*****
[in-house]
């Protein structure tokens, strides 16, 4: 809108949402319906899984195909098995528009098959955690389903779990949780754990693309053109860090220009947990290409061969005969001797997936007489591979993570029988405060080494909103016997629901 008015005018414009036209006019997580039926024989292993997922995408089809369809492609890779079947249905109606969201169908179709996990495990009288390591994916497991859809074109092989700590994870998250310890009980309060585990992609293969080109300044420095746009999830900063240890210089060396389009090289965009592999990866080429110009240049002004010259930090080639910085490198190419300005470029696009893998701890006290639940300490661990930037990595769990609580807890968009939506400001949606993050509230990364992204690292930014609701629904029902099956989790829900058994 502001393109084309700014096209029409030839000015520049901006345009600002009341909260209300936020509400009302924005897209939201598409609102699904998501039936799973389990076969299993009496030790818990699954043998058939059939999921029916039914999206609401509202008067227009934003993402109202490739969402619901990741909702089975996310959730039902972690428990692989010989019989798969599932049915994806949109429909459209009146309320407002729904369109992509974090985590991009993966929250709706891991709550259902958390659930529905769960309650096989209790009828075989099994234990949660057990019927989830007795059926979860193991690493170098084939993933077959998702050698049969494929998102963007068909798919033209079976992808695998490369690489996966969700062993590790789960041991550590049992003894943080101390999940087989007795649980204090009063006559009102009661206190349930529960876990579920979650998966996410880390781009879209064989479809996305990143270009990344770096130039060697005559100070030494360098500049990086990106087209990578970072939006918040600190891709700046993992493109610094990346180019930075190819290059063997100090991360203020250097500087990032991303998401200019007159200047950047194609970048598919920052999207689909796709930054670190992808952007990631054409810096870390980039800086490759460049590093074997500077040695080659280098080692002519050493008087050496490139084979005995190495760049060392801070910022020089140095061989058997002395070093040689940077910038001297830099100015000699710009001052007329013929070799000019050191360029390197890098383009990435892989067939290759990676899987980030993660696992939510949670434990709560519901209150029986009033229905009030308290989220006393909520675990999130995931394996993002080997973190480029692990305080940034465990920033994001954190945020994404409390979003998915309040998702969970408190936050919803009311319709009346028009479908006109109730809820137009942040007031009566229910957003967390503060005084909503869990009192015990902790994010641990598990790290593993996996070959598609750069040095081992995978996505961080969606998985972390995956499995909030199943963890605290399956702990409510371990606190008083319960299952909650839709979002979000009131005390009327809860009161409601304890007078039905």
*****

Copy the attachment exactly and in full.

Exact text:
[in-house]
């Protein structure tokens, strides 16, 4: 809108949402319906899984195909098995528009098959955690389903779990949780754990693309053109860090220009947990290409061969005969001797997936007489591979993570029988405060080494909103016997629901 008015005018414009036209006019997580039926024989292993997922995408089809369809492609890779079947249905109606969201169908179709996990495990009288390591994916497991859809074109092989700590994870998250310890009980309060585990992609293969080109300044420095746009999830900063240890210089060396389009090289965009592999990866080429110009240049002004010259930090080639910085490198190419300005470029696009893998701890006290639940300490661990930037990595769990609580807890968009939506400001949606993050509230990364992204690292930014609701629904029902099956989790829900058994 502001393109084309700014096209029409030839000015520049901006345009600002009341909260209300936020509400009302924005897209939201598409609102699904998501039936799973389990076969299993009496030790818990699954043998058939059939999921029916039914999206609401509202008067227009934003993402109202490739969402619901990741909702089975996310959730039902972690428990692989010989019989798969599932049915994806949109429909459209009146309320407002729904369109992509974090985590991009993966929250709706891991709550259902958390659930529905769960309650096989209790009828075989099994234990949660057990019927989830007795059926979860193991690493170098084939993933077959998702050698049969494929998102963007068909798919033209079976992808695998490369690489996966969700062993590790789960041991550590049992003894943080101390999940087989007795649980204090009063006559009102009661206190349930529960876990579920979650998966996410880390781009879209064989479809996305990143270009990344770096130039060697005559100070030494360098500049990086990106087209990578970072939006918040600190891709700046993992493109610094990346180019930075190819290059063997100090991360203020250097500087990032991303998401200019007159200047950047194609970048598919920052999207689909796709930054670190992808952007990631054409810096870390980039800086490759460049590093074997500077040695080659280098080692002519050493008087050496490139084979005995190495760049060392801070910022020089140095061989058997002395070093040689940077910038001297830099100015000699710009001052007329013929070799000019050191360029390197890098383009990435892989067939290759990676899987980030993660696992939510949670434990709560519901209150029986009033229905009030308290989220006393909520675990999130995931394996993002080997973190480029692990305080940034465990920033994001954190945020994404409390979003998915309040998702969970408190936050919803009311319709009346028009479908006109109730809820137009942040007031009566229910957003967390503060005084909503869990009192015990902790994010641990598990790290593993996996070959598609750069040095081992995978996505961080969606998985972390995956499995909030199943963890605290399956702990409510371990606190008083319960299952909650839709979002979000009131005390009327809860009161409601304890007078039905």